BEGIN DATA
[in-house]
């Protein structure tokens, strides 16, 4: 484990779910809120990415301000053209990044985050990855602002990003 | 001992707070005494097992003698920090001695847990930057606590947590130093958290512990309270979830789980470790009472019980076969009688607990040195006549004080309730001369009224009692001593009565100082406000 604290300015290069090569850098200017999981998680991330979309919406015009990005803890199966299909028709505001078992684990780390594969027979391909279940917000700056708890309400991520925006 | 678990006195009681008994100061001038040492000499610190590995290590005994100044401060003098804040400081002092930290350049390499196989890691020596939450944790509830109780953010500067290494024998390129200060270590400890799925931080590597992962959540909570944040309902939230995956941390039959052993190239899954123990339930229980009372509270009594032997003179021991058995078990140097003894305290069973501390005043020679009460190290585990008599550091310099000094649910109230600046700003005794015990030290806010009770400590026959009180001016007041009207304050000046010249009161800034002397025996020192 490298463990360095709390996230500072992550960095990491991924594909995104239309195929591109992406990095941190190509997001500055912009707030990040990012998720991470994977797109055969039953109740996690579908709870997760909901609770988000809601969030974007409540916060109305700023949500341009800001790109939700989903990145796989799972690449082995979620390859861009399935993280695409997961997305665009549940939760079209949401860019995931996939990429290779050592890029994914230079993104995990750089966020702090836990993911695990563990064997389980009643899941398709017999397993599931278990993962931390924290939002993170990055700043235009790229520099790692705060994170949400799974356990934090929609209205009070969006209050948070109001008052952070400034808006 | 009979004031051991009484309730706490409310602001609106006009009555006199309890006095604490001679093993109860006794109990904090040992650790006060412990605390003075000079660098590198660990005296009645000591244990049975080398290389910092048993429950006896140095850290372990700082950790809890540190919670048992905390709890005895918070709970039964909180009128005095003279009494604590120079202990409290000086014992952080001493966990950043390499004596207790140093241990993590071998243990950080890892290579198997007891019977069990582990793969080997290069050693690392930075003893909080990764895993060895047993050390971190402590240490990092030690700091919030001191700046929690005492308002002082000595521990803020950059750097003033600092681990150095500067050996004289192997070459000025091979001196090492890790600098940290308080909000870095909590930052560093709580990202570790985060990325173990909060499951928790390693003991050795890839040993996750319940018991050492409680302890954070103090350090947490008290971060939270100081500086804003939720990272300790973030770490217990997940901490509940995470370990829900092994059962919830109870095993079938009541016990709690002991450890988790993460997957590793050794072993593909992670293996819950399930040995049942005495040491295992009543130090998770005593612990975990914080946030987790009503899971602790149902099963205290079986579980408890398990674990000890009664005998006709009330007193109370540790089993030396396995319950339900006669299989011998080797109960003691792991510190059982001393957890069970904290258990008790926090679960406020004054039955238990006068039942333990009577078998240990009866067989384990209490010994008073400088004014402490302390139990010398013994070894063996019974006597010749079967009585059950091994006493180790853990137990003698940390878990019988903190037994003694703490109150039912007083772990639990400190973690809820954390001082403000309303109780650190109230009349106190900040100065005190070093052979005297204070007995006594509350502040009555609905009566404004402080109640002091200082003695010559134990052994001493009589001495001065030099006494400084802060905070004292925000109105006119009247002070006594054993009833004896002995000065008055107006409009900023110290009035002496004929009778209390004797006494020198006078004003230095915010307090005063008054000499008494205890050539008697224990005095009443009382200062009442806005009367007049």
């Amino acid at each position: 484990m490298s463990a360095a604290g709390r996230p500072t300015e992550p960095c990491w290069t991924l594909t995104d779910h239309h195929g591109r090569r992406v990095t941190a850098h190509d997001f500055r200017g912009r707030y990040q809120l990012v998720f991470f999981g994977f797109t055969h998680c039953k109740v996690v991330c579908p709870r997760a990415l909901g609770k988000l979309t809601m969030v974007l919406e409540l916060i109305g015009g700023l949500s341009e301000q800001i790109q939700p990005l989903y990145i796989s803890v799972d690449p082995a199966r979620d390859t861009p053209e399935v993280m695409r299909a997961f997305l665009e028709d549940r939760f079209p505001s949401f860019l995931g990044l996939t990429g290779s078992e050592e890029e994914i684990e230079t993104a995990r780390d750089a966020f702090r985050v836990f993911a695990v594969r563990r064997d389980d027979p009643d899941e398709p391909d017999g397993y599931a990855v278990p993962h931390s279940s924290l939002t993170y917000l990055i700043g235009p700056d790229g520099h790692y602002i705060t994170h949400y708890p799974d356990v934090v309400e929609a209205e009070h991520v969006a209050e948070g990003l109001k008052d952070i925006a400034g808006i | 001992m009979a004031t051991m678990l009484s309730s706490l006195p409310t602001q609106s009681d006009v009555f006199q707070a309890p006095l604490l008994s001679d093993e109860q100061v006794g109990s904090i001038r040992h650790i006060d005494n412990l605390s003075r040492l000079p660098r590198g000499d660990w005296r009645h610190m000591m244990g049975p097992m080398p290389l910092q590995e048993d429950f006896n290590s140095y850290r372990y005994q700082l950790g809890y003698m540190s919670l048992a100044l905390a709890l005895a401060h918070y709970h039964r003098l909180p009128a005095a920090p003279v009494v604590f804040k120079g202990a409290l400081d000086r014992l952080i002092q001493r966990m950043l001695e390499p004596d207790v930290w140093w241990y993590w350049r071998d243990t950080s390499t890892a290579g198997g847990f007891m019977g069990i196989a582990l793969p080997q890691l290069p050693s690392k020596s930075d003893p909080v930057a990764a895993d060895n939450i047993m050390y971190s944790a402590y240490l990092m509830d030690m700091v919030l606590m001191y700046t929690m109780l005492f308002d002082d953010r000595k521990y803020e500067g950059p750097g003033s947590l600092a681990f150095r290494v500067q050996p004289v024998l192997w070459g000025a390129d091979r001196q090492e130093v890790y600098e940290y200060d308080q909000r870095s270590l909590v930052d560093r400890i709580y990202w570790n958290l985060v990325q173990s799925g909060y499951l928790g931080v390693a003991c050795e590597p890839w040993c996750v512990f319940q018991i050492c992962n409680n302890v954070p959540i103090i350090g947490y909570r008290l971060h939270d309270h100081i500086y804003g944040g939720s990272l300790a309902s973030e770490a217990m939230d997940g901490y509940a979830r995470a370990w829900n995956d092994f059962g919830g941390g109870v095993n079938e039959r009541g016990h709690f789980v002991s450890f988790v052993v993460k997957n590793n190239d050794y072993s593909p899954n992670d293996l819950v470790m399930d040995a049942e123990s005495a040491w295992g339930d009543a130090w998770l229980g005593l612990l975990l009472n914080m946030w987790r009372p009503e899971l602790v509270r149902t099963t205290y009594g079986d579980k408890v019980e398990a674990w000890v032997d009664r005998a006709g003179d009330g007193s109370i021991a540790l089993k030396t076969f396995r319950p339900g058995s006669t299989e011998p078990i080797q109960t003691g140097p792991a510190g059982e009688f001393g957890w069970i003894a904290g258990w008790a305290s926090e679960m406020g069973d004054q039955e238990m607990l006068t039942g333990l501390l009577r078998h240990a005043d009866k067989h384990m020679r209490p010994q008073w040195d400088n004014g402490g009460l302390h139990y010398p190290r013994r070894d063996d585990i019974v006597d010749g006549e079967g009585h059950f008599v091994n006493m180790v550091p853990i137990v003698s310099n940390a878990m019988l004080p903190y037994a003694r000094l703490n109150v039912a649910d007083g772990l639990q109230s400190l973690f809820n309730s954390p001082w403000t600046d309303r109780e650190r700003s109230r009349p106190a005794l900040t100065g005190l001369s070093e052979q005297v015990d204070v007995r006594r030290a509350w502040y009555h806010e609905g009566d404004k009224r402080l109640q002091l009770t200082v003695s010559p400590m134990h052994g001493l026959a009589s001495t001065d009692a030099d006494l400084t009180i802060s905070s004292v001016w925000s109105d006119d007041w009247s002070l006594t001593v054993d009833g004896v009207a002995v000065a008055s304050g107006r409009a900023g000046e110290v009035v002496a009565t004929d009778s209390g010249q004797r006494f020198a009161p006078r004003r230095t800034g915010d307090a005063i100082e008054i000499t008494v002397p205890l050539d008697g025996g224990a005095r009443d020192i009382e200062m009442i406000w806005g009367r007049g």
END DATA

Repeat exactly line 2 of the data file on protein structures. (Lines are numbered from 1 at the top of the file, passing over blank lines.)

């Protein structure tokens, strides 16, 4: 484990779910809120990415301000053209990044985050990855602002990003 | 001992707070005494097992003698920090001695847990930057606590947590130093958290512990309270979830789980470790009472019980076969009688607990040195006549004080309730001369009224009692001593009565100082406000 604290300015290069090569850098200017999981998680991330979309919406015009990005803890199966299909028709505001078992684990780390594969027979391909279940917000700056708890309400991520925006 | 678990006195009681008994100061001038040492000499610190590995290590005994100044401060003098804040400081002092930290350049390499196989890691020596939450944790509830109780953010500067290494024998390129200060270590400890799925931080590597992962959540909570944040309902939230995956941390039959052993190239899954123990339930229980009372509270009594032997003179021991058995078990140097003894305290069973501390005043020679009460190290585990008599550091310099000094649910109230600046700003005794015990030290806010009770400590026959009180001016007041009207304050000046010249009161800034002397025996020192 490298463990360095709390996230500072992550960095990491991924594909995104239309195929591109992406990095941190190509997001500055912009707030990040990012998720991470994977797109055969039953109740996690579908709870997760909901609770988000809601969030974007409540916060109305700023949500341009800001790109939700989903990145796989799972690449082995979620390859861009399935993280695409997961997305665009549940939760079209949401860019995931996939990429290779050592890029994914230079993104995990750089966020702090836990993911695990563990064997389980009643899941398709017999397993599931278990993962931390924290939002993170990055700043235009790229520099790692705060994170949400799974356990934090929609209205009070969006209050948070109001008052952070400034808006 | 009979004031051991009484309730706490409310602001609106006009009555006199309890006095604490001679093993109860006794109990904090040992650790006060412990605390003075000079660098590198660990005296009645000591244990049975080398290389910092048993429950006896140095850290372990700082950790809890540190919670048992905390709890005895918070709970039964909180009128005095003279009494604590120079202990409290000086014992952080001493966990950043390499004596207790140093241990993590071998243990950080890892290579198997007891019977069990582990793969080997290069050693690392930075003893909080990764895993060895047993050390971190402590240490990092030690700091919030001191700046929690005492308002002082000595521990803020950059750097003033600092681990150095500067050996004289192997070459000025091979001196090492890790600098940290308080909000870095909590930052560093709580990202570790985060990325173990909060499951928790390693003991050795890839040993996750319940018991050492409680302890954070103090350090947490008290971060939270100081500086804003939720990272300790973030770490217990997940901490509940995470370990829900092994059962919830109870095993079938009541016990709690002991450890988790993460997957590793050794072993593909992670293996819950399930040995049942005495040491295992009543130090998770005593612990975990914080946030987790009503899971602790149902099963205290079986579980408890398990674990000890009664005998006709009330007193109370540790089993030396396995319950339900006669299989011998080797109960003691792991510190059982001393957890069970904290258990008790926090679960406020004054039955238990006068039942333990009577078998240990009866067989384990209490010994008073400088004014402490302390139990010398013994070894063996019974006597010749079967009585059950091994006493180790853990137990003698940390878990019988903190037994003694703490109150039912007083772990639990400190973690809820954390001082403000309303109780650190109230009349106190900040100065005190070093052979005297204070007995006594509350502040009555609905009566404004402080109640002091200082003695010559134990052994001493009589001495001065030099006494400084802060905070004292925000109105006119009247002070006594054993009833004896002995000065008055107006409009900023110290009035002496004929009778209390004797006494020198006078004003230095915010307090005063008054000499008494205890050539008697224990005095009443009382200062009442806005009367007049």